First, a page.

The Grace of the Hunchback: what Jane Eyre is Reading Now

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Annabelle Troy, author of both this blog and Jane Eyre Gets Real, has written a new novel, available on amazon.

It is entitled The Grace of the Hunchback, and is the fictionalized account of Marie Taglioni, a ballerina beloved of Jane Eyre and one of her favorite performers.  Marie Taglioni was a ballerina born in 1804. She and her father, the dictatorial Philippe, are credited with having invented the Romantic style of ballet: fairies, white tutus, dancing en pointe. This fictionalized version of Marie’s real life explores the gap between her role onstage, where she is considered a great beauty, and that offstage, where she’s a neglected ugly duckling. She marries a nobleman who only wants her for her money; yet her own love for him sustains her thoughout most of her life. Running parallel to Marie’s story is that of her maid, Lucette, who leaves service to become a successful courtesan in demimonde Paris.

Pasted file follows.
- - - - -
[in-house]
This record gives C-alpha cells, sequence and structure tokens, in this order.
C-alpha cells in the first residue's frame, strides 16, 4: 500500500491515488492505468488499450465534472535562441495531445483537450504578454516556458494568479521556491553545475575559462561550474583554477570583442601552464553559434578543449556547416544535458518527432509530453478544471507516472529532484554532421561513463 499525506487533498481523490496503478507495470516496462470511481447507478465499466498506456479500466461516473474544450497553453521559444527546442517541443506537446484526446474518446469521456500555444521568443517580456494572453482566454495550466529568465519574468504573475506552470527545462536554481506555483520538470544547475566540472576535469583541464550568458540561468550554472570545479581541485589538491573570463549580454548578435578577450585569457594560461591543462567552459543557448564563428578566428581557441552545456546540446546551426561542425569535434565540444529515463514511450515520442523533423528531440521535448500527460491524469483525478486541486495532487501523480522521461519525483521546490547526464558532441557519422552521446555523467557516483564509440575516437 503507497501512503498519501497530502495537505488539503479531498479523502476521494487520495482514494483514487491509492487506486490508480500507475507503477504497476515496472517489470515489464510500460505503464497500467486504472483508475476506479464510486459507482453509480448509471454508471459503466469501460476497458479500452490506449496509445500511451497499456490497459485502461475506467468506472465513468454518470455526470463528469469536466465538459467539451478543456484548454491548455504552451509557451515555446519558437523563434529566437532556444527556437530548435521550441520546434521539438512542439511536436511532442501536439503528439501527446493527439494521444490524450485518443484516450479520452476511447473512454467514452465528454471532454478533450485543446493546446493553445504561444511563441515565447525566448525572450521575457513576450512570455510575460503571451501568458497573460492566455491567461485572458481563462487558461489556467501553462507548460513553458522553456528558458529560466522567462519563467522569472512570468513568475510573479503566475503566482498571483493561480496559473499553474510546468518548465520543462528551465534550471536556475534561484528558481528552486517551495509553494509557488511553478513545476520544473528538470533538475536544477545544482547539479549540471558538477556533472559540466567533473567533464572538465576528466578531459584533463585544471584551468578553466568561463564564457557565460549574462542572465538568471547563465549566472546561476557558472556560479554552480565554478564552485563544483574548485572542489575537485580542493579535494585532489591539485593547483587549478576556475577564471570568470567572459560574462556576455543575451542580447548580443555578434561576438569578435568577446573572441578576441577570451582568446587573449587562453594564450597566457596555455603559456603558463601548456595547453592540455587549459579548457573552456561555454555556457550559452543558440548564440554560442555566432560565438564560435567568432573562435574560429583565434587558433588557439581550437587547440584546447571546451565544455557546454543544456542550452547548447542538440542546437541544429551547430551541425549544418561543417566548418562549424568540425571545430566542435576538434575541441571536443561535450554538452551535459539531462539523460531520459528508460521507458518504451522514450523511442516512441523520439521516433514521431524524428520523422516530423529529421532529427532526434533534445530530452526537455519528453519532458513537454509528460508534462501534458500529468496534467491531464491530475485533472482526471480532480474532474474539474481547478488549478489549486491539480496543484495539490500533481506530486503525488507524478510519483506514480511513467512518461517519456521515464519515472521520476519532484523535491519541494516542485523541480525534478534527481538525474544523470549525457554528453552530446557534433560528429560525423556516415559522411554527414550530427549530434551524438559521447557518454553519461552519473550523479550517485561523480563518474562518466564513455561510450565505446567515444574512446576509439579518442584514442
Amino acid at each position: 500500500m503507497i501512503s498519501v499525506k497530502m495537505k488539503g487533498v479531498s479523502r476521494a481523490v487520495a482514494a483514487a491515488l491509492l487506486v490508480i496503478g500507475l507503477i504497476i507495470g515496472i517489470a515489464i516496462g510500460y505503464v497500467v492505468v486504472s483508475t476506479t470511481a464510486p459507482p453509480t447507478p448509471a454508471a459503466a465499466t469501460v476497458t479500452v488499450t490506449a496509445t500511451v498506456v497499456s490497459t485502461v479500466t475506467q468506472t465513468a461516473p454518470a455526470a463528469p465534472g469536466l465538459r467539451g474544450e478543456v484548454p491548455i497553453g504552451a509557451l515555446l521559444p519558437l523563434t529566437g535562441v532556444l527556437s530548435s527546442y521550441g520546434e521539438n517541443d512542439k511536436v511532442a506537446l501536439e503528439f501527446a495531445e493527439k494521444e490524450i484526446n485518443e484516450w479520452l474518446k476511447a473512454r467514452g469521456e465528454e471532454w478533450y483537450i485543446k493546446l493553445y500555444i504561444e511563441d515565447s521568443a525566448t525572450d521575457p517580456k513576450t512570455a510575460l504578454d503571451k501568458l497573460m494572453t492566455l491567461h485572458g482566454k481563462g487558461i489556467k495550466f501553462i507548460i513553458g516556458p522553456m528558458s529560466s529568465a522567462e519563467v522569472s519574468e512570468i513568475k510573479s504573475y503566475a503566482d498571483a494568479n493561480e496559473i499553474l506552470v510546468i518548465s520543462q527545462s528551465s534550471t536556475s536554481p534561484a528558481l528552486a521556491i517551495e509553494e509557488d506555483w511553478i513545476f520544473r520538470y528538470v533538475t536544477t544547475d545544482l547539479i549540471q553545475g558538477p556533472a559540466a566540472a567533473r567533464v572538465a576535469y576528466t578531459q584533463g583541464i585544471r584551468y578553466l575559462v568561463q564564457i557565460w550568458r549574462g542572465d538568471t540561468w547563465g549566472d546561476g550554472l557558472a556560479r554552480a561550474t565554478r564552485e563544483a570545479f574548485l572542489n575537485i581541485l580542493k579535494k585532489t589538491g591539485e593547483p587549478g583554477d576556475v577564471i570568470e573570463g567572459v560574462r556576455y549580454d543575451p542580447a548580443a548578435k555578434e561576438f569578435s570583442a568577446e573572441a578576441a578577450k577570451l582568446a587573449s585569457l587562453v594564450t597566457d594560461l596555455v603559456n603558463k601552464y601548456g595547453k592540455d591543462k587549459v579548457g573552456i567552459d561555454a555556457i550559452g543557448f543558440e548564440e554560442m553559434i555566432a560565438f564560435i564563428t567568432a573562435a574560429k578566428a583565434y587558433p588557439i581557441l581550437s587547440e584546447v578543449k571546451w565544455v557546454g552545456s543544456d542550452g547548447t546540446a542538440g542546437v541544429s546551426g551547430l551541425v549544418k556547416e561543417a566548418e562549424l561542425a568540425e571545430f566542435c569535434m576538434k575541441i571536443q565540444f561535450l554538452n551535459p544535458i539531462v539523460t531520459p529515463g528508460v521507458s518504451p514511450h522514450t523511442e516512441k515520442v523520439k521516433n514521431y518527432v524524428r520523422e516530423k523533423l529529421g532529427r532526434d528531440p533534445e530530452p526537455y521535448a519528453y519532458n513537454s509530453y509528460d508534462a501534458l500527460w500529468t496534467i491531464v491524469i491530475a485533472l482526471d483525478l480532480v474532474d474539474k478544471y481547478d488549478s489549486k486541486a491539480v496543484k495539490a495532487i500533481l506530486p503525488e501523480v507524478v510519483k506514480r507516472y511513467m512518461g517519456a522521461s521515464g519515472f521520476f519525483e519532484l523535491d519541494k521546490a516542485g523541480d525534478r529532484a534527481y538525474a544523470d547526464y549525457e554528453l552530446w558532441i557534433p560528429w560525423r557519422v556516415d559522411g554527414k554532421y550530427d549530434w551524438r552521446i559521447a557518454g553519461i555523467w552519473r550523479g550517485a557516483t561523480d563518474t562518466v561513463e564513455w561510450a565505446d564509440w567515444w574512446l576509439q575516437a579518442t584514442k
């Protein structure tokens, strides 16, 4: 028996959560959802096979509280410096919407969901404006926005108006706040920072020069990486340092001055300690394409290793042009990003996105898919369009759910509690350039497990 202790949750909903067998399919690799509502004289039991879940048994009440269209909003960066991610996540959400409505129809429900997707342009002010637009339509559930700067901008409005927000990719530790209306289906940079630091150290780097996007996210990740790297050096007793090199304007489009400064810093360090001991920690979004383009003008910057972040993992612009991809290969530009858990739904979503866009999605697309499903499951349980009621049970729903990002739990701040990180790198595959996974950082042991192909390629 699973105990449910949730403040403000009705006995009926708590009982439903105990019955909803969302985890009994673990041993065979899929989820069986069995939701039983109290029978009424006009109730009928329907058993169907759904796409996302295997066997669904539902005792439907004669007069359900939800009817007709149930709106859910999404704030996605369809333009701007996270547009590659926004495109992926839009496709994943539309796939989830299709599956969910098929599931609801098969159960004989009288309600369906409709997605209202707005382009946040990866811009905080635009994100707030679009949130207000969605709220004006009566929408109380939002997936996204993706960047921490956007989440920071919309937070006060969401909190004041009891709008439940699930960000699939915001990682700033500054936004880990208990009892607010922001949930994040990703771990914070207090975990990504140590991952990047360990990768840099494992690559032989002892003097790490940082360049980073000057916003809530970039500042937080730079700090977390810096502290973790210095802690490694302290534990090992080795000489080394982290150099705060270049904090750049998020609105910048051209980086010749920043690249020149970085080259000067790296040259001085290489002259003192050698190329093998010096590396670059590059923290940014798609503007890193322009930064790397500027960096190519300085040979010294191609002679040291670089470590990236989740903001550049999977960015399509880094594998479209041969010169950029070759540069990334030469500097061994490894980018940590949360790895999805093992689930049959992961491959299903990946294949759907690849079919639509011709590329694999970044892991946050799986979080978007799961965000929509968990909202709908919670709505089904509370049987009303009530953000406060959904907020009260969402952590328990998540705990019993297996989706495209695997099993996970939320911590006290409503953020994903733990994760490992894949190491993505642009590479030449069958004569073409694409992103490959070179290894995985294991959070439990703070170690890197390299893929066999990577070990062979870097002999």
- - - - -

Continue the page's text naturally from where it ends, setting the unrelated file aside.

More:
Hope you can find time to read it. Would love your opnions and reviews:

 

Madame Bovary Takes The Cake